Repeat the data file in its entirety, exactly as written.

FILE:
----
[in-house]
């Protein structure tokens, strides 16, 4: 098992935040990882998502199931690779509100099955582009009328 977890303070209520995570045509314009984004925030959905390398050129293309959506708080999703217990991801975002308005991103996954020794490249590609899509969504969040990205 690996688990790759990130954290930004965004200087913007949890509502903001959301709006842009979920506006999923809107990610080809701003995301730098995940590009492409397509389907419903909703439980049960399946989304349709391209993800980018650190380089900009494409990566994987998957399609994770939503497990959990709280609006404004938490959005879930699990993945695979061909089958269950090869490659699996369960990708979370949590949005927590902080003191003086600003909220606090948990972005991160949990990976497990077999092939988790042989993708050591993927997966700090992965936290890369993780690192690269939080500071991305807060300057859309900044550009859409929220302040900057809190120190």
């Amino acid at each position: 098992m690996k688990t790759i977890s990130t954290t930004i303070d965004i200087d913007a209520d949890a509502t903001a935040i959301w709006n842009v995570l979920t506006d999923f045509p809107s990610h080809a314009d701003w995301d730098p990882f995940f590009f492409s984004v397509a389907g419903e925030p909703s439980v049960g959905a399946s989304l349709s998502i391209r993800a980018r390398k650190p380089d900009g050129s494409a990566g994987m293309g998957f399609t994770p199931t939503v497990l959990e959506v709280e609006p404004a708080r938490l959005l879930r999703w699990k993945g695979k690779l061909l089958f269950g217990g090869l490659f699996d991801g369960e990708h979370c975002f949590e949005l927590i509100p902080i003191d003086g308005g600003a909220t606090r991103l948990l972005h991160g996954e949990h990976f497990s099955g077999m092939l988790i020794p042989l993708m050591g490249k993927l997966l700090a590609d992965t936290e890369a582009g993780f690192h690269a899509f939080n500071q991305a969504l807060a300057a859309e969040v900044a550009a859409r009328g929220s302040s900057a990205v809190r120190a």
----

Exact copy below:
[in-house]
């Protein structure tokens, strides 16, 4: 098992935040990882998502199931690779509100099955582009009328 977890303070209520995570045509314009984004925030959905390398050129293309959506708080999703217990991801975002308005991103996954020794490249590609899509969504969040990205 690996688990790759990130954290930004965004200087913007949890509502903001959301709006842009979920506006999923809107990610080809701003995301730098995940590009492409397509389907419903909703439980049960399946989304349709391209993800980018650190380089900009494409990566994987998957399609994770939503497990959990709280609006404004938490959005879930699990993945695979061909089958269950090869490659699996369960990708979370949590949005927590902080003191003086600003909220606090948990972005991160949990990976497990077999092939988790042989993708050591993927997966700090992965936290890369993780690192690269939080500071991305807060300057859309900044550009859409929220302040900057809190120190």
């Amino acid at each position: 098992m690996k688990t790759i977890s990130t954290t930004i303070d965004i200087d913007a209520d949890a509502t903001a935040i959301w709006n842009v995570l979920t506006d999923f045509p809107s990610h080809a314009d701003w995301d730098p990882f995940f590009f492409s984004v397509a389907g419903e925030p909703s439980v049960g959905a399946s989304l349709s998502i391209r993800a980018r390398k650190p380089d900009g050129s494409a990566g994987m293309g998957f399609t994770p199931t939503v497990l959990e959506v709280e609006p404004a708080r938490l959005l879930r999703w699990k993945g695979k690779l061909l089958f269950g217990g090869l490659f699996d991801g369960e990708h979370c975002f949590e949005l927590i509100p902080i003191d003086g308005g600003a909220t606090r991103l948990l972005h991160g996954e949990h990976f497990s099955g077999m092939l988790i020794p042989l993708m050591g490249k993927l997966l700090a590609d992965t936290e890369a582009g993780f690192h690269a899509f939080n500071q991305a969504l807060a300057a859309e969040v900044a550009a859409r009328g929220s302040s900057a990205v809190r120190a």